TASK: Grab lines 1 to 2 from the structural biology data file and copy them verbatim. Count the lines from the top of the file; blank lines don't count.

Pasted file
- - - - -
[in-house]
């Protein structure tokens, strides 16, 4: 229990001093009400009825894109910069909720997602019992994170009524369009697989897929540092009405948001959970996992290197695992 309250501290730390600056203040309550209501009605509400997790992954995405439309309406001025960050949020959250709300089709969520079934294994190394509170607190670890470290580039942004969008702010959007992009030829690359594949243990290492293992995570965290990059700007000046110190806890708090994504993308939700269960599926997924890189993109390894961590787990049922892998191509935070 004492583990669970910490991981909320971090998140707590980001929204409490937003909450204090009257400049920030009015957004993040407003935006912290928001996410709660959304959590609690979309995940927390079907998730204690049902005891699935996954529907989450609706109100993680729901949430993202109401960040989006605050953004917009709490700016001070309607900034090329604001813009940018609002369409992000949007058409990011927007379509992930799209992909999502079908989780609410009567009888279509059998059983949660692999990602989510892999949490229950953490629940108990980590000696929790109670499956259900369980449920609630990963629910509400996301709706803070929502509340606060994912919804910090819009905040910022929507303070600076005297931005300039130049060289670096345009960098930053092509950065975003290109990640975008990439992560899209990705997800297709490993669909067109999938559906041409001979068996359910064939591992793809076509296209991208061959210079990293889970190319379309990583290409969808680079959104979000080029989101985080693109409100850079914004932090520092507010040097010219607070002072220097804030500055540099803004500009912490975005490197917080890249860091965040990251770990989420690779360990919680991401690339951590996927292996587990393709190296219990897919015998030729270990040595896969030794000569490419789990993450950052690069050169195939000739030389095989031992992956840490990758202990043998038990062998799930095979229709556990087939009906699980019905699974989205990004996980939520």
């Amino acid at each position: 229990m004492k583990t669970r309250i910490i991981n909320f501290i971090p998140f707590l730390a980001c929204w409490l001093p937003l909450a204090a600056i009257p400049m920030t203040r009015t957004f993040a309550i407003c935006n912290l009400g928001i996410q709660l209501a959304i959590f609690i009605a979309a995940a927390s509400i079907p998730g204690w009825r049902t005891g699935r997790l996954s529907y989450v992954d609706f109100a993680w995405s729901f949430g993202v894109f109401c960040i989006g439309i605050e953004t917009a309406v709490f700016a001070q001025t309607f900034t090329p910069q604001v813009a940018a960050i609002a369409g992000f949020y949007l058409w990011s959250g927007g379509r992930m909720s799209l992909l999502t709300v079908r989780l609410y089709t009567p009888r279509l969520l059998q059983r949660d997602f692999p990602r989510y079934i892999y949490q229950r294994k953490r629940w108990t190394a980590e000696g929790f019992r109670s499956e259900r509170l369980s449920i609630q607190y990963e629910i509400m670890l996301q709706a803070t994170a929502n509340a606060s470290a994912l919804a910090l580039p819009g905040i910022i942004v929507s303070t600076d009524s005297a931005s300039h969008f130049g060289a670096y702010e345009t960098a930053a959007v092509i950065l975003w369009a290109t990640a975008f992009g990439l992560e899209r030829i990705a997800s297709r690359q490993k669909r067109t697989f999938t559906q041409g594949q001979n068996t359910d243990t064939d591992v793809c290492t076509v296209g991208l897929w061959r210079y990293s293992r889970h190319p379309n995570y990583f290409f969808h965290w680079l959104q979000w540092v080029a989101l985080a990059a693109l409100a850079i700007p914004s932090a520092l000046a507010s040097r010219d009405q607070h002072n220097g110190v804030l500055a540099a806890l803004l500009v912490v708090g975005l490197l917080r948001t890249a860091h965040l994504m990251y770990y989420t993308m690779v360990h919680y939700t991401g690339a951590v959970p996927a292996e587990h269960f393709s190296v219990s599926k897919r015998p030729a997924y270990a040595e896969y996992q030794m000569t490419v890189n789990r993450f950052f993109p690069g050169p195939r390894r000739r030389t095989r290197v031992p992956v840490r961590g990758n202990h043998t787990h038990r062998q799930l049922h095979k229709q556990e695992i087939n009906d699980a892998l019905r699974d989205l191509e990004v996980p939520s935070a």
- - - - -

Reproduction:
[in-house]
């Protein structure tokens, strides 16, 4: 229990001093009400009825894109910069909720997602019992994170009524369009697989897929540092009405948001959970996992290197695992 309250501290730390600056203040309550209501009605509400997790992954995405439309309406001025960050949020959250709300089709969520079934294994190394509170607190670890470290580039942004969008702010959007992009030829690359594949243990290492293992995570965290990059700007000046110190806890708090994504993308939700269960599926997924890189993109390894961590787990049922892998191509935070 004492583990669970910490991981909320971090998140707590980001929204409490937003909450204090009257400049920030009015957004993040407003935006912290928001996410709660959304959590609690979309995940927390079907998730204690049902005891699935996954529907989450609706109100993680729901949430993202109401960040989006605050953004917009709490700016001070309607900034090329604001813009940018609002369409992000949007058409990011927007379509992930799209992909999502079908989780609410009567009888279509059998059983949660692999990602989510892999949490229950953490629940108990980590000696929790109670499956259900369980449920609630990963629910509400996301709706803070929502509340606060994912919804910090819009905040910022929507303070600076005297931005300039130049060289670096345009960098930053092509950065975003290109990640975008990439992560899209990705997800297709490993669909067109999938559906041409001979068996359910064939591992793809076509296209991208061959210079990293889970190319379309990583290409969808680079959104979000080029989101985080693109409100850079914004932090520092507010040097010219607070002072220097804030500055540099803004500009912490975005490197917080890249860091965040990251770990989420690779360990919680991401690339951590996927292996587990393709190296219990897919015998030729270990040595896969030794000569490419789990993450950052690069050169195939000739030389095989031992992956840490990758202990043998038990062998799930095979229709556990087939009906699980019905699974989205990004996980939520």